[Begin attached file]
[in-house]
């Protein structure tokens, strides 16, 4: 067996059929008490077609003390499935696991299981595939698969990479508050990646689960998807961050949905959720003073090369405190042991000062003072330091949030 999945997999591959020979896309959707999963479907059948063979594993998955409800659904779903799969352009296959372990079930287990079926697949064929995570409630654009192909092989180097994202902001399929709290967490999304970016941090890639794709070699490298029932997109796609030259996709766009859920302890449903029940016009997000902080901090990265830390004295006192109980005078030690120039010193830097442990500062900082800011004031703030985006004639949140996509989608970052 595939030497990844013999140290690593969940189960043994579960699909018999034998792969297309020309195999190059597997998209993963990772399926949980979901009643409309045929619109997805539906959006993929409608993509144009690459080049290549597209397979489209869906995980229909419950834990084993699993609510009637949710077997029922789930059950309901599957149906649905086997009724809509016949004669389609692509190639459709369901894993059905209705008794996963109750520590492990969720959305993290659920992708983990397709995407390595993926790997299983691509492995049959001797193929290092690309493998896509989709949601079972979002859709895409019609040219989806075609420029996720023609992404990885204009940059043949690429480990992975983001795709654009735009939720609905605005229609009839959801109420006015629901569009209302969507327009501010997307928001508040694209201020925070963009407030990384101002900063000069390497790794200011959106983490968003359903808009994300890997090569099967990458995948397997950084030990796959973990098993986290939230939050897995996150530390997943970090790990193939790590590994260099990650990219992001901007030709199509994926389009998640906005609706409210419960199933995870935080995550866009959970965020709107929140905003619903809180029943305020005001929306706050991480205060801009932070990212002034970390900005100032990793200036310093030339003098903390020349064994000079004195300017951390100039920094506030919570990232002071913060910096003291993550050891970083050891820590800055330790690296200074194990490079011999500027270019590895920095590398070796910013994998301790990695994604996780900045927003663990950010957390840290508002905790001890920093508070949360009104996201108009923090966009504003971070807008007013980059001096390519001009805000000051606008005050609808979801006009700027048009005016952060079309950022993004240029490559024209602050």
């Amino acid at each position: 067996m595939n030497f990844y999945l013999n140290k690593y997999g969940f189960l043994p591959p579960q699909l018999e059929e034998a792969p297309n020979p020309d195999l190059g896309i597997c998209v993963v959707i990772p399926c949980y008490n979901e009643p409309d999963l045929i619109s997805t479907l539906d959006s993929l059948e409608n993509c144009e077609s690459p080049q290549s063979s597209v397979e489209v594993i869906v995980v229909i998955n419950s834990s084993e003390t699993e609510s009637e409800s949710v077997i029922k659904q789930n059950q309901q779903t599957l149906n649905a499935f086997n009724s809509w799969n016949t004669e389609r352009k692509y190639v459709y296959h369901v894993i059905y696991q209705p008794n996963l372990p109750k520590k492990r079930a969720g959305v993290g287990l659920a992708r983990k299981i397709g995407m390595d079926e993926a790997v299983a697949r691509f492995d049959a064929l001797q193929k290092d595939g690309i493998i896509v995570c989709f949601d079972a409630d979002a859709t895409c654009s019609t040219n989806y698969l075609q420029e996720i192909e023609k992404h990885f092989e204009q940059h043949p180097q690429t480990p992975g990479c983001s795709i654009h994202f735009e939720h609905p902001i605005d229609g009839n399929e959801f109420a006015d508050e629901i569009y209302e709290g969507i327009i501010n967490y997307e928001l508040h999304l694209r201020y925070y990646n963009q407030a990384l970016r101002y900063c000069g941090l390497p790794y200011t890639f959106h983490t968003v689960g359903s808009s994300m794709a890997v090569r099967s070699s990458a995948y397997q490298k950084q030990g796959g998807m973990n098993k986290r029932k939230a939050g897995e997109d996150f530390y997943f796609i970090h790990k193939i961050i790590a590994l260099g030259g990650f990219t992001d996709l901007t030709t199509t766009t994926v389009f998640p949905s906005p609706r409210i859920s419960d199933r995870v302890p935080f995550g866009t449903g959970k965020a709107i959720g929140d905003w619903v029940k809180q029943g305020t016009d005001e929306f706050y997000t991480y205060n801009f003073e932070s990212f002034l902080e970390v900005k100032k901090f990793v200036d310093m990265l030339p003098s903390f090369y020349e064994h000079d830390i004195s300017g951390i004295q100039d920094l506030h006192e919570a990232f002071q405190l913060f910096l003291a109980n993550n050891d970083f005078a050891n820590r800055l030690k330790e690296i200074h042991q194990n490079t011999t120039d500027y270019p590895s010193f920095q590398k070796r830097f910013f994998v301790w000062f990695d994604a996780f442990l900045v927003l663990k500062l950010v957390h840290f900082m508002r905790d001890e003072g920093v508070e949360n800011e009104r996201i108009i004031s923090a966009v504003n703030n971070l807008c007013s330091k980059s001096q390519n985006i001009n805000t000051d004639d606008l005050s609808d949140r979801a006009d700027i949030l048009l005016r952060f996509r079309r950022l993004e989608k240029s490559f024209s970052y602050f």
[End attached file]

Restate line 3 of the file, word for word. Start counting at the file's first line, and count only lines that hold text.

């Amino acid at each position: 067996m595939n030497f990844y999945l013999n140290k690593y997999g969940f189960l043994p591959p579960q699909l018999e059929e034998a792969p297309n020979p020309d195999l190059g896309i597997c998209v993963v959707i990772p399926c949980y008490n979901e009643p409309d999963l045929i619109s997805t479907l539906d959006s993929l059948e409608n993509c144009e077609s690459p080049q290549s063979s597209v397979e489209v594993i869906v995980v229909i998955n419950s834990s084993e003390t699993e609510s009637e409800s949710v077997i029922k659904q789930n059950q309901q779903t599957l149906n649905a499935f086997n009724s809509w799969n016949t004669e389609r352009k692509y190639v459709y296959h369901v894993i059905y696991q209705p008794n996963l372990p109750k520590k492990r079930a969720g959305v993290g287990l659920a992708r983990k299981i397709g995407m390595d079926e993926a790997v299983a697949r691509f492995d049959a064929l001797q193929k290092d595939g690309i493998i896509v995570c989709f949601d079972a409630d979002a859709t895409c654009s019609t040219n989806y698969l075609q420029e996720i192909e023609k992404h990885f092989e204009q940059h043949p180097q690429t480990p992975g990479c983001s795709i654009h994202f735009e939720h609905p902001i605005d229609g009839n399929e959801f109420a006015d508050e629901i569009y209302e709290g969507i327009i501010n967490y997307e928001l508040h999304l694209r201020y925070y990646n963009q407030a990384l970016r101002y900063c000069g941090l390497p790794y200011t890639f959106h983490t968003v689960g359903s808009s994300m794709a890997v090569r099967s070699s990458a995948y397997q490298k950084q030990g796959g998807m973990n098993k986290r029932k939230a939050g897995e997109d996150f530390y997943f796609i970090h790990k193939i961050i790590a590994l260099g030259g990650f990219t992001d996709l901007t030709t199509t766009t994926v389009f998640p949905s906005p609706r409210i859920s419960d199933r995870v302890p935080f995550g866009t449903g959970k965020a709107i959720g929140d905003w619903v029940k809180q029943g305020t016009d005001e929306f706050y997000t991480y205060n801009f003073e932070s990212f002034l902080e970390v900005k100032k901090f990793v200036d310093m990265l030339p003098s903390f090369y020349e064994h000079d830390i004195s300017g951390i004295q100039d920094l506030h006192e919570a990232f002071q405190l913060f910096l003291a109980n993550n050891d970083f005078a050891n820590r800055l030690k330790e690296i200074h042991q194990n490079t011999t120039d500027y270019p590895s010193f920095q590398k070796r830097f910013f994998v301790w000062f990695d994604a996780f442990l900045v927003l663990k500062l950010v957390h840290f900082m508002r905790d001890e003072g920093v508070e949360n800011e009104r996201i108009i004031s923090a966009v504003n703030n971070l807008c007013s330091k980059s001096q390519n985006i001009n805000t000051d004639d606008l005050s609808d949140r979801a006009d700027i949030l048009l005016r952060f996509r079309r950022l993004e989608k240029s490559f024209s970052y602050f």